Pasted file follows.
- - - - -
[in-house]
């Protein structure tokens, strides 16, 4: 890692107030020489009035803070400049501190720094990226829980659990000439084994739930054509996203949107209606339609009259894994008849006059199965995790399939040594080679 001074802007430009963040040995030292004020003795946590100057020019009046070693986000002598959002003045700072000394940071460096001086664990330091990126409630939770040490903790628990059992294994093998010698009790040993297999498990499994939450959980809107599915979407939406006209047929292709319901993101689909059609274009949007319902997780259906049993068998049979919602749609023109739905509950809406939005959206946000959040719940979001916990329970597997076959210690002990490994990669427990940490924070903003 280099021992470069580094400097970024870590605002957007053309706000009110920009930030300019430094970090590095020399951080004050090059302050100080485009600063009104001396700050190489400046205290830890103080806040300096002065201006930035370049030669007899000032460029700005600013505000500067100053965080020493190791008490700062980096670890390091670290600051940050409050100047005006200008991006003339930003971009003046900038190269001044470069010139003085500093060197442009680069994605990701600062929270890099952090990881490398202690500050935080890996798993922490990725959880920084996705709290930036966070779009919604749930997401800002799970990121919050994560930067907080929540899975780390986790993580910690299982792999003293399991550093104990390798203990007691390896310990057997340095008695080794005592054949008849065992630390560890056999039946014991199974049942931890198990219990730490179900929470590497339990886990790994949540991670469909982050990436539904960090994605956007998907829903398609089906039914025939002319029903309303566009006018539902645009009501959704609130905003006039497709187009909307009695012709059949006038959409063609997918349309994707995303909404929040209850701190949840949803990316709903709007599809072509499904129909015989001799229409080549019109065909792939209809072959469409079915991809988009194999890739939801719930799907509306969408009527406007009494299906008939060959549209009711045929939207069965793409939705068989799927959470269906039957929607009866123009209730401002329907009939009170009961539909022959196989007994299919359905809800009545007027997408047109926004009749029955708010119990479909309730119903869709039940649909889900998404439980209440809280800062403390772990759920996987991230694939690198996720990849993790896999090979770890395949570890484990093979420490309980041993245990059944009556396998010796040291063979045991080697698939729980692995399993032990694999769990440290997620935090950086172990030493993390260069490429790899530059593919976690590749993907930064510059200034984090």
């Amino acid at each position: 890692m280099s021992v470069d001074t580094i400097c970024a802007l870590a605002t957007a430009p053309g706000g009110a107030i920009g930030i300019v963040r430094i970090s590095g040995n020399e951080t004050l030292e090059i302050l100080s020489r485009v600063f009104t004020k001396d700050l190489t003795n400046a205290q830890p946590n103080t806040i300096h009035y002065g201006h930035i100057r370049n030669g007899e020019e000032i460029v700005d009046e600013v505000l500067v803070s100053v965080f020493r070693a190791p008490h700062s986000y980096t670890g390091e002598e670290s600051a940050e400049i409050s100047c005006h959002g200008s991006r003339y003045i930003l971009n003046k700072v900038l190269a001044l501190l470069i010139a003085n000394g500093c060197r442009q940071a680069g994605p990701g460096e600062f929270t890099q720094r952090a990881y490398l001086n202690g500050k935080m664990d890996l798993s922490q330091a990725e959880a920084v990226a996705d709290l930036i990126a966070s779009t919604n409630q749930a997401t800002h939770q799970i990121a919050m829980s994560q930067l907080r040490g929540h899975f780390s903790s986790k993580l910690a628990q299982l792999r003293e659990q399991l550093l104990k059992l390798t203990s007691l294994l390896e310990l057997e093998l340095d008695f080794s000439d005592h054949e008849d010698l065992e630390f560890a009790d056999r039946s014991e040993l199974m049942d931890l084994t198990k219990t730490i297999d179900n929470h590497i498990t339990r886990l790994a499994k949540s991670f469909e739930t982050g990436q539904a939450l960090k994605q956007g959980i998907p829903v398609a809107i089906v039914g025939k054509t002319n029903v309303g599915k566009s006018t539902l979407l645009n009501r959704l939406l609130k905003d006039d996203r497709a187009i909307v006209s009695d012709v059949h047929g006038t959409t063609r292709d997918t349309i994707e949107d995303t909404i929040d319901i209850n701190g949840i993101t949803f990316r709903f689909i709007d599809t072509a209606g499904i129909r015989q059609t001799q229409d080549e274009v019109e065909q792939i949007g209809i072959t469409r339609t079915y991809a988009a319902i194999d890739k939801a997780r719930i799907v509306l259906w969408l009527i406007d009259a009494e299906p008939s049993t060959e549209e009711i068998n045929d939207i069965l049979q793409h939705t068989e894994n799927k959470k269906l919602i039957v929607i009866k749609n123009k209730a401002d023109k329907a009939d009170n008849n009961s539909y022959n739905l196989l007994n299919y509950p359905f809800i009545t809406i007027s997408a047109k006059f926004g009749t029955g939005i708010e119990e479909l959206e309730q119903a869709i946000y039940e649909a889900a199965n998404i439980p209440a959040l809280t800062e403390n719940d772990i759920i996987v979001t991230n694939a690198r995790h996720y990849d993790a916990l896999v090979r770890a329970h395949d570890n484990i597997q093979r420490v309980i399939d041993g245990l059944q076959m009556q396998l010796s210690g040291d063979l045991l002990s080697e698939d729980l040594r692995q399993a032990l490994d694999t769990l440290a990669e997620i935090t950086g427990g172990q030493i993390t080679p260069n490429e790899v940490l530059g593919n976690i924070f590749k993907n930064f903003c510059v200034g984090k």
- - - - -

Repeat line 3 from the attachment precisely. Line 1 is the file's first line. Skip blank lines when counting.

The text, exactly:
């Amino acid at each position: 890692m280099s021992v470069d001074t580094i400097c970024a802007l870590a605002t957007a430009p053309g706000g009110a107030i920009g930030i300019v963040r430094i970090s590095g040995n020399e951080t004050l030292e090059i302050l100080s020489r485009v600063f009104t004020k001396d700050l190489t003795n400046a205290q830890p946590n103080t806040i300096h009035y002065g201006h930035i100057r370049n030669g007899e020019e000032i460029v700005d009046e600013v505000l500067v803070s100053v965080f020493r070693a190791p008490h700062s986000y980096t670890g390091e002598e670290s600051a940050e400049i409050s100047c005006h959002g200008s991006r003339y003045i930003l971009n003046k700072v900038l190269a001044l501190l470069i010139a003085n000394g500093c060197r442009q940071a680069g994605p990701g460096e600062f929270t890099q720094r952090a990881y490398l001086n202690g500050k935080m664990d890996l798993s922490q330091a990725e959880a920084v990226a996705d709290l930036i990126a966070s779009t919604n409630q749930a997401t800002h939770q799970i990121a919050m829980s994560q930067l907080r040490g929540h899975f780390s903790s986790k993580l910690a628990q299982l792999r003293e659990q399991l550093l104990k059992l390798t203990s007691l294994l390896e310990l057997e093998l340095d008695f080794s000439d005592h054949e008849d010698l065992e630390f560890a009790d056999r039946s014991e040993l199974m049942d931890l084994t198990k219990t730490i297999d179900n929470h590497i498990t339990r886990l790994a499994k949540s991670f469909e739930t982050g990436q539904a939450l960090k994605q956007g959980i998907p829903v398609a809107i089906v039914g025939k054509t002319n029903v309303g599915k566009s006018t539902l979407l645009n009501r959704l939406l609130k905003d006039d996203r497709a187009i909307v006209s009695d012709v059949h047929g006038t959409t063609r292709d997918t349309i994707e949107d995303t909404i929040d319901i209850n701190g949840i993101t949803f990316r709903f689909i709007d599809t072509a209606g499904i129909r015989q059609t001799q229409d080549e274009v019109e065909q792939i949007g209809i072959t469409r339609t079915y991809a988009a319902i194999d890739k939801a997780r719930i799907v509306l259906w969408l009527i406007d009259a009494e299906p008939s049993t060959e549209e009711i068998n045929d939207i069965l049979q793409h939705t068989e894994n799927k959470k269906l919602i039957v929607i009866k749609n123009k209730a401002d023109k329907a009939d009170n008849n009961s539909y022959n739905l196989l007994n299919y509950p359905f809800i009545t809406i007027s997408a047109k006059f926004g009749t029955g939005i708010e119990e479909l959206e309730q119903a869709i946000y039940e649909a889900a199965n998404i439980p209440a959040l809280t800062e403390n719940d772990i759920i996987v979001t991230n694939a690198r995790h996720y990849d993790a916990l896999v090979r770890a329970h395949d570890n484990i597997q093979r420490v309980i399939d041993g245990l059944q076959m009556q396998l010796s210690g040291d063979l045991l002990s080697e698939d729980l040594r692995q399993a032990l490994d694999t769990l440290a990669e997620i935090t950086g427990g172990q030493i993390t080679p260069n490429e790899v940490l530059g593919n976690i924070f590749k993907n930064f903003c510059v200034g984090k």